Raimondo Never Disclosed Illegal Contribution from Oaktree to Employees Retirement Board or SEC

Friday, July 13, 2018


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Then-Treasurer Raimondo never reported the illegal donation, but did return it.

Now Governor and then-General Treasurer Gina Raimondo has been tied to an illegal pay-to-play scheme involving Oaktree Capital. According to a settlement between the United States Securities and Exchange Commission and Oaktree — a $100 billion California-based fund that Raimondo invested $20 million — the private equity firm gave Raimondo an illegal donation while she was running for Governor in 2014.

Oaktree is barred under federal law from making such donations and Raimondo ultimately returned the donation five weeks later. Raimondo, who has been proficient at fundraising from Wall Street interests, was not required by law to disclose the illegal contribution, but some say that she had an ethical obligation to disclose the donation.

“As an elected politician, Raimondo should have disclosed to the board the potential for direct and indirect dark money contributions to her campaign — and explained the dangers of both — and disclosed any potential violations of law,” said former SEC investigator Ted Siedle. On Thursday he received a $30 million whistleblower award by the Commodity Futures Trading Commission (CFTC) — the largest in the agencies history.

According to the SEC, "Between September 2014 and April 2016, three covered associates of Respondent made campaign contributions to candidates for elected office in California and Rhode Island, which offices had influence over selecting investment advisers for public pension plans in those states. Within two years after these contributions, Respondent provided advisory services for compensation to the public pension plans. By providing those advisory services for compensation within two years after the contributions, Respondent violated Section 206(4) of the Advisers Act and Rule 206(4)-5 thereunder."

“She should have disclosed it. I think all elected officials — in that position of managing a pension — should explain there is a danger of direct campaign contributions that would be harmful,” said Siedle who is also slated to receive another record Whistleblower reward from the SEC.

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"Pay-to-Play" asserted in RI by the U.S. SEC.

Raimondo’s campaign refused to answer questions about the lack of disclosure. Spokespeople for her campaign say there was no “legal requirement” to report the illegal donation but just to return the check. “Governor Raimondo takes campaign finance rules extremely seriously and her campaign did everything it was supposed to do in this instance,” said her campaign in a statement to GoLocal.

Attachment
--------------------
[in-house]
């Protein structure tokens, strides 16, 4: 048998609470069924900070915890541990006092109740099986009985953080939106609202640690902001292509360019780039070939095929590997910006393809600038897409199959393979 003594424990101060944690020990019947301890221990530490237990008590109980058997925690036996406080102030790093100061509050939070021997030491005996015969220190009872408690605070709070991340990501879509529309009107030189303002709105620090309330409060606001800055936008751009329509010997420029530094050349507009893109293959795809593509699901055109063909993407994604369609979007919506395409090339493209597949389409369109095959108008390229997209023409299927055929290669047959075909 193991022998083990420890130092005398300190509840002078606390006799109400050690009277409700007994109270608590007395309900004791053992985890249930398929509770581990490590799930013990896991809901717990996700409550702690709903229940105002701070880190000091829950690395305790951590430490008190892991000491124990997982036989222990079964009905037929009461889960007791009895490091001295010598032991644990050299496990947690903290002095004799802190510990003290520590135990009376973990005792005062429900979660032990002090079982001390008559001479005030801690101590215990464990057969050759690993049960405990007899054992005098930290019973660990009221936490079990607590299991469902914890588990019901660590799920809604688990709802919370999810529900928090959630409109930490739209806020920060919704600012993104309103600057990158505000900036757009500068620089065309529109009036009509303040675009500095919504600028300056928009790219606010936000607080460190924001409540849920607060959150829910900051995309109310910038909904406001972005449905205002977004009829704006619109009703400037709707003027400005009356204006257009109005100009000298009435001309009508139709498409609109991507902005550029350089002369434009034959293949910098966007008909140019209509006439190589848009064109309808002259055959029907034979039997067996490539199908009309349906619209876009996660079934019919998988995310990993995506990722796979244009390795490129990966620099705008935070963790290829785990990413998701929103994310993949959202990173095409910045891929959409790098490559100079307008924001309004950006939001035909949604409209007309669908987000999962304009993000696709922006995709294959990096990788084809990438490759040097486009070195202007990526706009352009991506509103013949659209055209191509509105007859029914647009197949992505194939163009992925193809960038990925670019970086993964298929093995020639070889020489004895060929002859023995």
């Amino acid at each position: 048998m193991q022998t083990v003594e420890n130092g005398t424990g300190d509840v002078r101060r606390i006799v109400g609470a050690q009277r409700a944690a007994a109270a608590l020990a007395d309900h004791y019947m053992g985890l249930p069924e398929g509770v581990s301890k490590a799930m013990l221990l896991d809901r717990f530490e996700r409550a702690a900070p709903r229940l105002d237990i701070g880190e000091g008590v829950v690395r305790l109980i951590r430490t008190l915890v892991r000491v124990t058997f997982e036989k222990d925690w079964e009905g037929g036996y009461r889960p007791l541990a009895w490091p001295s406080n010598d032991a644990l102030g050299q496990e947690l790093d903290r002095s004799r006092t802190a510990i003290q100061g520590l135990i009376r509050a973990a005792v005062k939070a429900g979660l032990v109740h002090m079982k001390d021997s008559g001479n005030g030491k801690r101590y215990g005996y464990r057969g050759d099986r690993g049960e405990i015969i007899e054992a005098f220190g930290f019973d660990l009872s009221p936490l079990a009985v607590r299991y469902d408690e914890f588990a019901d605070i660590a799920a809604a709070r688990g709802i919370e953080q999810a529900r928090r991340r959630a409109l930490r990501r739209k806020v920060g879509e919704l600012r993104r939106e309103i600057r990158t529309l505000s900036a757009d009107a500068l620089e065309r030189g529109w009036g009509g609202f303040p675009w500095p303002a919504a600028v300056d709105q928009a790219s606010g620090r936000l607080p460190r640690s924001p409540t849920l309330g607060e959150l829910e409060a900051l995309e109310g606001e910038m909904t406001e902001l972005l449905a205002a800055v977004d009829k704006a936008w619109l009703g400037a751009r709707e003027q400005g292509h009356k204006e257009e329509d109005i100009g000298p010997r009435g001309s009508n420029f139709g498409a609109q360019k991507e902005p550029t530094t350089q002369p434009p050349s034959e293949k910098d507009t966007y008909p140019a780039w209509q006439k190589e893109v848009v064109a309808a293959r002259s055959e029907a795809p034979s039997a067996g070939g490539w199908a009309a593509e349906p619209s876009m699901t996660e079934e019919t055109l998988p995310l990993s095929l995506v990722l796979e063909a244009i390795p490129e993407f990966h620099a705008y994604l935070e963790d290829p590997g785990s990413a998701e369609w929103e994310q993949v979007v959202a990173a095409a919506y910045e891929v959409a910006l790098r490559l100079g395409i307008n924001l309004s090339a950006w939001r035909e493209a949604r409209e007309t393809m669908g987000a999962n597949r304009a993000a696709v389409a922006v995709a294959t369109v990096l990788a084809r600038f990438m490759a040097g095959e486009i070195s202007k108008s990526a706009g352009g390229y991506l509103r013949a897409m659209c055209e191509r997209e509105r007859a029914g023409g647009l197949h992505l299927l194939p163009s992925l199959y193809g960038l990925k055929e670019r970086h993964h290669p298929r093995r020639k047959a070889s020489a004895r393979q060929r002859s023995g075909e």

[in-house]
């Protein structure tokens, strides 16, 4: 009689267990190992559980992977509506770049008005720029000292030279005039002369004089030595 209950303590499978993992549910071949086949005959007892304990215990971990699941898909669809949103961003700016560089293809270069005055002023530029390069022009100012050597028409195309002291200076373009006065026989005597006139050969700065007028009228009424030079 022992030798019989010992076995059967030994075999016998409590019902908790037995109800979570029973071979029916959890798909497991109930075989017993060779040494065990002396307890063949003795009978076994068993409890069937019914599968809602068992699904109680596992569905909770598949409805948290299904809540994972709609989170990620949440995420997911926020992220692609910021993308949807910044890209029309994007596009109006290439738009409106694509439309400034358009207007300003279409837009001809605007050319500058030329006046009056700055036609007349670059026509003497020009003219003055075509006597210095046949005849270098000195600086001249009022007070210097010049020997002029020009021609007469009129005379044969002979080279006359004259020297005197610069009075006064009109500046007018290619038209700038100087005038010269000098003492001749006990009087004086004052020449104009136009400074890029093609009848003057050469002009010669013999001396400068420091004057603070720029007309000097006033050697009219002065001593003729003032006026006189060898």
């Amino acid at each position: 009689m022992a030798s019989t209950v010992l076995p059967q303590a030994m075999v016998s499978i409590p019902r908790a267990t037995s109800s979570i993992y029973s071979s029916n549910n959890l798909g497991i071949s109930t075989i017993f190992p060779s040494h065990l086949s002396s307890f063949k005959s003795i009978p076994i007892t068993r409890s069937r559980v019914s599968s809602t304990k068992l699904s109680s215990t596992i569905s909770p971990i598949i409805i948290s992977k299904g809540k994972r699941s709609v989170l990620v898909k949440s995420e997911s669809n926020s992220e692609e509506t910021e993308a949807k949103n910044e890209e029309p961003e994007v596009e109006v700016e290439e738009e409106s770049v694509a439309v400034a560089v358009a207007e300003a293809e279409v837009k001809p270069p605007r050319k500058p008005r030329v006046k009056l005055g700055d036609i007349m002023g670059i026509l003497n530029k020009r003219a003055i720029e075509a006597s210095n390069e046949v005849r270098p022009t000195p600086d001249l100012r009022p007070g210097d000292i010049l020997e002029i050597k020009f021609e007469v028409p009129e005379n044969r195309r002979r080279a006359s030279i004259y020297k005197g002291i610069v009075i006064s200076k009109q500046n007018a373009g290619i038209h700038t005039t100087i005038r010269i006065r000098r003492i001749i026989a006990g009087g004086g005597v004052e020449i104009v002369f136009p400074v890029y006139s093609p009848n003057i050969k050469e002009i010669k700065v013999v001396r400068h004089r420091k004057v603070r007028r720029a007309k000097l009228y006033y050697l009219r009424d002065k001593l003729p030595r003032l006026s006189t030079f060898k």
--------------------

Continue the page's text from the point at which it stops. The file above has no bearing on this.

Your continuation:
An earlier donation from another Oaktree executive was accepted and her campaign says it was below the threshold of an enforcement action by the SEC. Despite repeated requests for an answer, her campaign has refused to answer if Raimondo will return the earlier check from the other Oaktree executive.

“Politicians are supposed to lead - I don’t know if that’s the case anymore. But the proper course would have been to disclose this improper payment and that is an example of a far greater danger that the dark money poses, so not explaining all this is certainly not taking a leadership role,” said Siedle who has been critical of Raimondo’s investment strategies of shifting over $1 billion in investment strategies to high fee hedge funds as General Treasurer.

Raimondo’s successor as General Treasurer and fellow Democrat Seth Magaziner has moved to divest much of the state retirees pension funds from Raimondo’s hedge funds. “My Back to Basics strategy is getting the pension system healthy in order to provide retirement security for those who have dedicated their careers to public service and bring more stability to Rhode Island's finances," said Magaziner to GoLocal in October 2017.

“As an elected politician, Raimondo should have disclosed to the board the potential for direct and indirect dark money contributions to her campaign — and explained the dangers of both — and disclosed any potential violations of law," said Siedle.

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John Arnold, PHOTO: Twitter

Dark Money

Siedle says the Oaktree incident was a clumsy violation by Oaktree, the bigger threat is so-called, ”dark money.”

“There is a much greater danger of indirect dark money. This is the world we live in,” said Siedle.

"With Citizens United, now political contributions can go to PACs and other groups that are not direct contributors to a candidate. It’s much harder to track these payments. That’s where the big money is — think Engage RI,” he added.

Engage RI was the third-party political action committee that funded Raimondo’s pension reform effort. It was legally formed as a 501(c)4, a nonprofit that can do unlimited lobbying and campaigning. 

According to the website thetruthaboutarnold.com, former Enron Executive and conservative billionaire, “John Arnold donated hundreds of thousands of dollars to Engage RI, the PAC behind Raimondo’s campaign to cut benefits...” 

"As an executive at Enron, John Arnold walked away with an $8 million bonus at the same time that the company’s collapse decimated the retirement savings of rank and file employees. Meanwhile, the New York Times reported that Enron’s collapse sank $1.5 billion in public pension assets, negatively impacting the retirements of teachers, firefighters, and countless other public employees," claims the website funded by the National Public Pension Coalition and Californians for Retirement Security.


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